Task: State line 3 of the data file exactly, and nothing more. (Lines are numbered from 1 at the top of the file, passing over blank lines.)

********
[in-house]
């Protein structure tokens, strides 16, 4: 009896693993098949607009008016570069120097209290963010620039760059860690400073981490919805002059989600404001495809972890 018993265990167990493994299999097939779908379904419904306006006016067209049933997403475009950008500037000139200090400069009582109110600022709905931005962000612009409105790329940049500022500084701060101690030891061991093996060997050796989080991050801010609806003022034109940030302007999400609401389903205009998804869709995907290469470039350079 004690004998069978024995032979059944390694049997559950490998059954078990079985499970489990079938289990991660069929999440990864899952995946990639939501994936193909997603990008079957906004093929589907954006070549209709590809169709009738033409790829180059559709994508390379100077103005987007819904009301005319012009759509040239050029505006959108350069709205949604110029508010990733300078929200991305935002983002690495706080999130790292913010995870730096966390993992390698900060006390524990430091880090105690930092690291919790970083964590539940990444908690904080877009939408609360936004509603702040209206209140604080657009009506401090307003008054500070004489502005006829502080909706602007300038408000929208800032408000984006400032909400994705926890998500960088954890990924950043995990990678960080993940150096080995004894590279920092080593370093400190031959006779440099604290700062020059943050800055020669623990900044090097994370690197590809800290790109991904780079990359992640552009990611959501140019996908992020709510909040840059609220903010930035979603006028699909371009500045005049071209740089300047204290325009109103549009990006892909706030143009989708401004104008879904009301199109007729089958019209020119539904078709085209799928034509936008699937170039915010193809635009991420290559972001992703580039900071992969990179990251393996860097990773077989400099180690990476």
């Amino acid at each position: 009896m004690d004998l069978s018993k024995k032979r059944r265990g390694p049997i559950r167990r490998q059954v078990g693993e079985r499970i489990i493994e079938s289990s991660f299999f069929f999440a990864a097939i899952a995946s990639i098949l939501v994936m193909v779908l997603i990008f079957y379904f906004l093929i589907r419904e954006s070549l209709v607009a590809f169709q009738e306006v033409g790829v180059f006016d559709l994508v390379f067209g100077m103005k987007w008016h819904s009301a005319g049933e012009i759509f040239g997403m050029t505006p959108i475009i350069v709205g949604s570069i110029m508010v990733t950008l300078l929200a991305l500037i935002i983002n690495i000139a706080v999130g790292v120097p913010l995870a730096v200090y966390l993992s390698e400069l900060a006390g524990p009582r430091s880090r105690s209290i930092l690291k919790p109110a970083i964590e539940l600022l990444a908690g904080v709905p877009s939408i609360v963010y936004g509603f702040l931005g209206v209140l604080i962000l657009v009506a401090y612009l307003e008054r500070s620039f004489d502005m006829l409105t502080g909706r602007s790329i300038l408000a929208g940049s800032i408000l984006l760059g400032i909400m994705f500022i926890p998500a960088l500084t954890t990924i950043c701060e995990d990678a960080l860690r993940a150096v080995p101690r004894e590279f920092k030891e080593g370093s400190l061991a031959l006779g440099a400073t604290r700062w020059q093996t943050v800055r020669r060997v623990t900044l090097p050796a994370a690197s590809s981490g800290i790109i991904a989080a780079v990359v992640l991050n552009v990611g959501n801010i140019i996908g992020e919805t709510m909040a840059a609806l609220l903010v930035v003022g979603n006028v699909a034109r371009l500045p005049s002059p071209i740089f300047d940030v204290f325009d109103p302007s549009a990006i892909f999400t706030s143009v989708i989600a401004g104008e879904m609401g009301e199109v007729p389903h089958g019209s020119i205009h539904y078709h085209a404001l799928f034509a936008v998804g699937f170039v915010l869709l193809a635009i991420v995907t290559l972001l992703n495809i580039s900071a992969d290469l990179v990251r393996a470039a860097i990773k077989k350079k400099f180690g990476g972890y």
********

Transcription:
């Amino acid at each position: 009896m004690d004998l069978s018993k024995k032979r059944r265990g390694p049997i559950r167990r490998q059954v078990g693993e079985r499970i489990i493994e079938s289990s991660f299999f069929f999440a990864a097939i899952a995946s990639i098949l939501v994936m193909v779908l997603i990008f079957y379904f906004l093929i589907r419904e954006s070549l209709v607009a590809f169709q009738e306006v033409g790829v180059f006016d559709l994508v390379f067209g100077m103005k987007w008016h819904s009301a005319g049933e012009i759509f040239g997403m050029t505006p959108i475009i350069v709205g949604s570069i110029m508010v990733t950008l300078l929200a991305l500037i935002i983002n690495i000139a706080v999130g790292v120097p913010l995870a730096v200090y966390l993992s390698e400069l900060a006390g524990p009582r430091s880090r105690s209290i930092l690291k919790p109110a970083i964590e539940l600022l990444a908690g904080v709905p877009s939408i609360v963010y936004g509603f702040l931005g209206v209140l604080i962000l657009v009506a401090y612009l307003e008054r500070s620039f004489d502005m006829l409105t502080g909706r602007s790329i300038l408000a929208g940049s800032i408000l984006l760059g400032i909400m994705f500022i926890p998500a960088l500084t954890t990924i950043c701060e995990d990678a960080l860690r993940a150096v080995p101690r004894e590279f920092k030891e080593g370093s400190l061991a031959l006779g440099a400073t604290r700062w020059q093996t943050v800055r020669r060997v623990t900044l090097p050796a994370a690197s590809s981490g800290i790109i991904a989080a780079v990359v992640l991050n552009v990611g959501n801010i140019i996908g992020e919805t709510m909040a840059a609806l609220l903010v930035v003022g979603n006028v699909a034109r371009l500045p005049s002059p071209i740089f300047d940030v204290f325009d109103p302007s549009a990006i892909f999400t706030s143009v989708i989600a401004g104008e879904m609401g009301e199109v007729p389903h089958g019209s020119i205009h539904y078709h085209a404001l799928f034509a936008v998804g699937f170039v915010l869709l193809a635009i991420v995907t290559l972001l992703n495809i580039s900071a992969d290469l990179v990251r393996a470039a860097i990773k077989k350079k400099f180690g990476g972890y």